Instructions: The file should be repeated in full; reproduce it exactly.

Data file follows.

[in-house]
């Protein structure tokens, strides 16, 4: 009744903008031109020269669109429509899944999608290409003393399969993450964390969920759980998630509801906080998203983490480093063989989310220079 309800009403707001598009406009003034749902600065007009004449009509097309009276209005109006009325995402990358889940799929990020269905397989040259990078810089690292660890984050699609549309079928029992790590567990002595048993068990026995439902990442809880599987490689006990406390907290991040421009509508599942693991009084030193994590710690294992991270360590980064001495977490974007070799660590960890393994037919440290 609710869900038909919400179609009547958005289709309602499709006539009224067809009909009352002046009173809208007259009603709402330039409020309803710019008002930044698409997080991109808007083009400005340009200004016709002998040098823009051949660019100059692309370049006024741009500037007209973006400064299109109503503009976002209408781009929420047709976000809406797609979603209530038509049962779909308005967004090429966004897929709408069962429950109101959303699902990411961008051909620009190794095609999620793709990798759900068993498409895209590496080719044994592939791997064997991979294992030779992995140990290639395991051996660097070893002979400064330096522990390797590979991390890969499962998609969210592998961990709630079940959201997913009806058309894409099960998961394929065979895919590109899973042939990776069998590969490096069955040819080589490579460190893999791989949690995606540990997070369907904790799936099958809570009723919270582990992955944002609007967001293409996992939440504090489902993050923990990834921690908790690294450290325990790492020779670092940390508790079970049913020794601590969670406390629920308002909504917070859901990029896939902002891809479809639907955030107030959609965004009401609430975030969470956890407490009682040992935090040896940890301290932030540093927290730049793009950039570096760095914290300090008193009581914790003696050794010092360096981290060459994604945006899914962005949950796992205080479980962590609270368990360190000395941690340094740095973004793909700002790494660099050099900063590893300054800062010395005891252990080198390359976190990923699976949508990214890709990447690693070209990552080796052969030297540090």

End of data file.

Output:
[in-house]
């Protein structure tokens, strides 16, 4: 009744903008031109020269669109429509899944999608290409003393399969993450964390969920759980998630509801906080998203983490480093063989989310220079 309800009403707001598009406009003034749902600065007009004449009509097309009276209005109006009325995402990358889940799929990020269905397989040259990078810089690292660890984050699609549309079928029992790590567990002595048993068990026995439902990442809880599987490689006990406390907290991040421009509508599942693991009084030193994590710690294992991270360590980064001495977490974007070799660590960890393994037919440290 609710869900038909919400179609009547958005289709309602499709006539009224067809009909009352002046009173809208007259009603709402330039409020309803710019008002930044698409997080991109808007083009400005340009200004016709002998040098823009051949660019100059692309370049006024741009500037007209973006400064299109109503503009976002209408781009929420047709976000809406797609979603209530038509049962779909308005967004090429966004897929709408069962429950109101959303699902990411961008051909620009190794095609999620793709990798759900068993498409895209590496080719044994592939791997064997991979294992030779992995140990290639395991051996660097070893002979400064330096522990390797590979991390890969499962998609969210592998961990709630079940959201997913009806058309894409099960998961394929065979895919590109899973042939990776069998590969490096069955040819080589490579460190893999791989949690995606540990997070369907904790799936099958809570009723919270582990992955944002609007967001293409996992939440504090489902993050923990990834921690908790690294450290325990790492020779670092940390508790079970049913020794601590969670406390629920308002909504917070859901990029896939902002891809479809639907955030107030959609965004009401609430975030969470956890407490009682040992935090040896940890301290932030540093927290730049793009950039570096760095914290300090008193009581914790003696050794010092360096981290060459994604945006899914962005949950796992205080479980962590609270368990360190000395941690340094740095973004793909700002790494660099050099900063590893300054800062010395005891252990080198390359976190990923699976949508990214890709990447690693070209990552080796052969030297540090």